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Early Voting: 10 Things Poll Workers Want You To Know

Early voting lasts until 7 p.m. on Friday, Nov. 1. This gives Texans a little more than 48 hours to participate in early voting. This year there are important issues on the ballot, including a bond amendment related to cancer prevention and research.

Three districts (28, 100, and 148) have special elections this year, and Houston will decide whether to give Mayor Sylvester Turner another term. Some people do need convincing about early voting.

We spoke to two Houston-area poll workers to find out what makes early voting a good idea. Here’s what Joy Davis, serving in her first year as a poll worker, and Christopher Drexler, with six years of experience, had to say.

1. You can early vote with your kids

Don’t have a babysitter? No problem.“It’s important that you bring your kids to vote,” says Davis. “Then your children can see that someone they love, their parents, value the importance of voting. It can become a tradition. You can bring your kids,” says Drexler. “You just can’t take a selfie in the polling line. You can’t let them push the buttons either. You can get them an “I Voted” sticker, though. Lots of younger children love that.”

2. The lines are shorter for early voting

Early voting is the single best way to avoid lines. On the first day of early voting casting a ballot can take minutes.“You’ll be in and out in no time,” says Davis. “That’s not going to be the case for Election Day. The most you’ll spend is 10 to 15 minutes if that. The parking is easier and there is less congestion.”

3. You can do early voting on your schedule

Rather than having everyone in the office take off on Election Day, early voting allows people to stagger quick poll trips to minimize interruption.“Come during your lunch break or after you pick your kids up from school,” says Davis.“If you come on Election Day, you know, that’s Election Day,” says Drexler. “If you go to early voting you have a lot of choices on time and date.”

4. Early voting makes it easier to help others

Crowded Election Days can be rough on people with mobility or sensory issues. Early voting has advantages, including that it lets you go when things are less crowded. It also allows voters to cast ballots between doctor visits.“With more options, you can coordinate a ride with a friend who needs one to vote,” says Drexler. “If they’re elderly or disabled, you can help them out.”

5. Sample ballots are easily available

If you’re unsure who or what is on the ballot, you can print sample ballots from county websites. has everything you will need in Davis and Drexler’s territory.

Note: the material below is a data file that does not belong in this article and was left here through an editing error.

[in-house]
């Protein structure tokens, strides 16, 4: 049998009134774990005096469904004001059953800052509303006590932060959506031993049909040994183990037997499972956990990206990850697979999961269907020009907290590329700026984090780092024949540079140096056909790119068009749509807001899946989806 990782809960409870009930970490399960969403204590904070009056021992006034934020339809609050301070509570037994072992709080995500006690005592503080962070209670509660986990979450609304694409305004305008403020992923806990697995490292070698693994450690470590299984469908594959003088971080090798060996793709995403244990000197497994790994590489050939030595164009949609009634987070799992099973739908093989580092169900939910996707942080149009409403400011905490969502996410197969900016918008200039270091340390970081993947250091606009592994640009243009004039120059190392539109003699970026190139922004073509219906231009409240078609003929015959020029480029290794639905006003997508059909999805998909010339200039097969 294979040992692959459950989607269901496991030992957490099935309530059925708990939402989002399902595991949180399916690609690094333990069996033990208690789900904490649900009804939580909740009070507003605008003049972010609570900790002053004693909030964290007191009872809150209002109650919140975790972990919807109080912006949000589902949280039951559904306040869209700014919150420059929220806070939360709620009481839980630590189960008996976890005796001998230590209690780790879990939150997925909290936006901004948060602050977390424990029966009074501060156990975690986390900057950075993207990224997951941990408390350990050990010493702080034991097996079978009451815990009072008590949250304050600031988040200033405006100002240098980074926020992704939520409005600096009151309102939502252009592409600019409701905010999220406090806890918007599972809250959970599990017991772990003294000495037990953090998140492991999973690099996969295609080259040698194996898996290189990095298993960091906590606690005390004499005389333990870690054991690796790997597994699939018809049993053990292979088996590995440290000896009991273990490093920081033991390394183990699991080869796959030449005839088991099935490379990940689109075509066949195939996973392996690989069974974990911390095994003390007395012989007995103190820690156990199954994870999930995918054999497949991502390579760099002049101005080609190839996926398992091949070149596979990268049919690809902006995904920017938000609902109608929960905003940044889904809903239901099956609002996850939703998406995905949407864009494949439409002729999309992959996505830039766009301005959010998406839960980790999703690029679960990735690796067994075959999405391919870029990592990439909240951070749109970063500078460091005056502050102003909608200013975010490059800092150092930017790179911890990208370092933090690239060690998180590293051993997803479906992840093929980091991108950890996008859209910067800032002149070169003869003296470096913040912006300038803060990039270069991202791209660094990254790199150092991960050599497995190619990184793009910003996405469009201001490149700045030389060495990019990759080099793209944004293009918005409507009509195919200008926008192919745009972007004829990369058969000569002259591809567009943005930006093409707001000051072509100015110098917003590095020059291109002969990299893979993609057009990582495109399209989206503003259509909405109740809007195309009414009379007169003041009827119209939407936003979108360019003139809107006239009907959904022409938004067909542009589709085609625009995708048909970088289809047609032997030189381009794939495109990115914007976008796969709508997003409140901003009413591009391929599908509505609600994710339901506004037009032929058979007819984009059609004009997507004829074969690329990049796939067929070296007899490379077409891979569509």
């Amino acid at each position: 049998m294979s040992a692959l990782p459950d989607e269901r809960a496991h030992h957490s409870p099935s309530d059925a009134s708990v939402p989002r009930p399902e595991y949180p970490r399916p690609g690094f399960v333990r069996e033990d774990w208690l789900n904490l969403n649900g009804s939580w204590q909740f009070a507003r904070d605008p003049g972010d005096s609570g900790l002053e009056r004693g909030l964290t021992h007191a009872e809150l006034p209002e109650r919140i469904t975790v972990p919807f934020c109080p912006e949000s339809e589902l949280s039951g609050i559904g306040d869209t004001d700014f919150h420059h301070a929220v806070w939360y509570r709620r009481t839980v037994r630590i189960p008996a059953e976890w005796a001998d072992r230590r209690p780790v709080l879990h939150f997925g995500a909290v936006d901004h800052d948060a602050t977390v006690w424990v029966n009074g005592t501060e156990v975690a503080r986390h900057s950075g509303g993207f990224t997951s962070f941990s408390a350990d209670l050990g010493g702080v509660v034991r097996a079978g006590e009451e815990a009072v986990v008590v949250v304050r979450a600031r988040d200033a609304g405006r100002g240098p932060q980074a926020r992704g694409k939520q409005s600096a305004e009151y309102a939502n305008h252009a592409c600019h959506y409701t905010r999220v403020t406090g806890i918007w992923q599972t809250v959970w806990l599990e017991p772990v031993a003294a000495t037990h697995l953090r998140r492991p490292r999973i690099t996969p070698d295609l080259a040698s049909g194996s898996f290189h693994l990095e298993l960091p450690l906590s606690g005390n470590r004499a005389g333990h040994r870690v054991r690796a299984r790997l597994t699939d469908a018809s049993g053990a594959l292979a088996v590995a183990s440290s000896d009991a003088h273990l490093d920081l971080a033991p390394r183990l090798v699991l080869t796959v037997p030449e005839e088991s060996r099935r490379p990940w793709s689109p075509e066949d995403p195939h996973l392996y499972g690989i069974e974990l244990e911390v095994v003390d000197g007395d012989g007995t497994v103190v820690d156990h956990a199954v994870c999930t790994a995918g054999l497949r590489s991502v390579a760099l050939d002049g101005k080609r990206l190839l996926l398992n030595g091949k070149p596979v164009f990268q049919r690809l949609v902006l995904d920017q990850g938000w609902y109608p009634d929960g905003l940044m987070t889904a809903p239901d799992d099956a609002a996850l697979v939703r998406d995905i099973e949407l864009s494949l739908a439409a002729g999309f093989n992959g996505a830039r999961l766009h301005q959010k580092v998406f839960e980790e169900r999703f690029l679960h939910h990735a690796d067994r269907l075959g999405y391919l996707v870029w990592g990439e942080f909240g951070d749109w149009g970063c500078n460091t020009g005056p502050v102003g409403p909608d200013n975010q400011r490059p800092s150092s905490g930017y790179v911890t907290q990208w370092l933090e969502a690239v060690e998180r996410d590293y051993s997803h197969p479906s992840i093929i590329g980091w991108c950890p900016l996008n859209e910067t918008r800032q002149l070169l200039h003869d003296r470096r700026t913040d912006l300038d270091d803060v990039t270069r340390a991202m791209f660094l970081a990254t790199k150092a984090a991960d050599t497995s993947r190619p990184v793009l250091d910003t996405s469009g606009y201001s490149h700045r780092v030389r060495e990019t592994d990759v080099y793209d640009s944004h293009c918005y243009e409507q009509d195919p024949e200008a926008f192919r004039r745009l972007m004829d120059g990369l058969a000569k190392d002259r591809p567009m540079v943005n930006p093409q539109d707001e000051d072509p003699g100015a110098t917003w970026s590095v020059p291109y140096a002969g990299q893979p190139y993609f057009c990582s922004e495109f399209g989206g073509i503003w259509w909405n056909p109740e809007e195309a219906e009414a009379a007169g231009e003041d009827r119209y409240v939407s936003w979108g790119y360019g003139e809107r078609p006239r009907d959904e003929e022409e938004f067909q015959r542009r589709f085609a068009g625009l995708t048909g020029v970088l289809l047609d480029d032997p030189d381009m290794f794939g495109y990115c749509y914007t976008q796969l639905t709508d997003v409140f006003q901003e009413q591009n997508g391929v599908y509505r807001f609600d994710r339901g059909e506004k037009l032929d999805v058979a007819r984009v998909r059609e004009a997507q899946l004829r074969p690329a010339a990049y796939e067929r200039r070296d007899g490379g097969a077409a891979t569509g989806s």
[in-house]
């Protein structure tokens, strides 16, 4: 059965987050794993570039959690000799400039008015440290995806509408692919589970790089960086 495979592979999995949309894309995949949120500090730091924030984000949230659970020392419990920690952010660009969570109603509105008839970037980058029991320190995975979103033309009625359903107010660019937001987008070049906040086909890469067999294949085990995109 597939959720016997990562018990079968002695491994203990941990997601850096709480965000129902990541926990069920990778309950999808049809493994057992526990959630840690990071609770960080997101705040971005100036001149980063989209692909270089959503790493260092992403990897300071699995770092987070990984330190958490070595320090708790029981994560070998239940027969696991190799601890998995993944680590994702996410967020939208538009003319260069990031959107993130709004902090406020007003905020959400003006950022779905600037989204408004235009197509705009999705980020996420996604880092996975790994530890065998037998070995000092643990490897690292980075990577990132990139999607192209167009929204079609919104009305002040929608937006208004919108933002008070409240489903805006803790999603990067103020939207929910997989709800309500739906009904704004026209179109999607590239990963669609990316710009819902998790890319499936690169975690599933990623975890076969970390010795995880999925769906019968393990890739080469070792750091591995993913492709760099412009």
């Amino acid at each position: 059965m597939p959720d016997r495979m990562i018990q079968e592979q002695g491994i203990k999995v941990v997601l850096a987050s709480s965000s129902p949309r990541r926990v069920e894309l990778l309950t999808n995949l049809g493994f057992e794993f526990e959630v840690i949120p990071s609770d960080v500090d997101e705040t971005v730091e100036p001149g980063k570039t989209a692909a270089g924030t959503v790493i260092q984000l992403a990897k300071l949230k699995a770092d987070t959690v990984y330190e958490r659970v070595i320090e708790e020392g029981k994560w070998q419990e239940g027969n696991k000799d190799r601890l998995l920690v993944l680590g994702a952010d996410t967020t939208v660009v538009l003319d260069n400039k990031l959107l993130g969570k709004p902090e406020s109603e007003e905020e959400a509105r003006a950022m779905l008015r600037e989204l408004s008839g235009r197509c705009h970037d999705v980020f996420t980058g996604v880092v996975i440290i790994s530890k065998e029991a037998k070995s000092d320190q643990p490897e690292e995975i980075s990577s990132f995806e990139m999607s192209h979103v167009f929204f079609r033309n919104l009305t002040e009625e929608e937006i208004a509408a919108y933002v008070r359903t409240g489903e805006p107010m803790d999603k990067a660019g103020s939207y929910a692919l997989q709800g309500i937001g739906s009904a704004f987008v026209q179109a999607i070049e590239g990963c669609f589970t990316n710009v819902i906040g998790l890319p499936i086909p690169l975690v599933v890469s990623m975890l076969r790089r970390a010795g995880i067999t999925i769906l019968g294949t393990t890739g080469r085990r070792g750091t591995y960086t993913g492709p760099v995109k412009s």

6. You can vote at any location, but that’s not just for early voting anymore

One of the previous draws in early voting in Texas was that you could go to any location. Thanks to a recent change in state law, that’s something you can do on Election Day as well.

Be warned, though — central locations might overcrowd as a result, so you’re still doing yourself a favor by voting early. Don’t count on the ease of early voting on Election Day just because there are more locations available to you. It will take several cycles to see how it plays out in practice.

7. Early voting can avoid catastrophes

“Don’t wait until the last minute to vote,” says Davis. “You could have an unexpected medical emergency. Our weather changes so drastically and flooding could always be an issue.”

“If it’s a miserable cold, rainy day on Election Day, you can’t control that,” said Drexler. “With early voting, you get to choose.”

8. Avoid Intimidation

Beyond catastrophes, early voting can also help you avoid protesters and “poll watchers” who might try to influence or discourage your participation. For many voters, especially marginalized people, this can make the experience feel safer.

“Voting early helps to decrease the risk of voter intimidation,” said Davis. “Don’t let the few decide for the many. Voting is powerful.”

9. People will stop bothering you

“Once you vote, all those calls and texts telling you to go do so stop,” says Davis.

Author’s note: I vote on the first day of early voting. Partially, so I can respond to every Facebook argument about candidates with “this no longer applies to me.” I highly recommend it. -Jef

10. Voting is important

There is no better reason to early vote than to make sure that you actually get to.“Our votes are extremely important, and they matter,” says Davis. “Do not believe that your vote is not important. The candidate that will be elected into office will directly impact your life. Wouldn’t you rather have a say in which candidate gets elected?”

Jef Rouner
Jef Rouner
Jef Rouner is an award-winning freelance journalist, the author of The Rook Circle, and a member of The Black Math Experiment. He lives in Houston where he spends most of his time investigating corruption and strange happenings. Jef has written for Houston Press, Free Press Houston, and Houston Chronicle.
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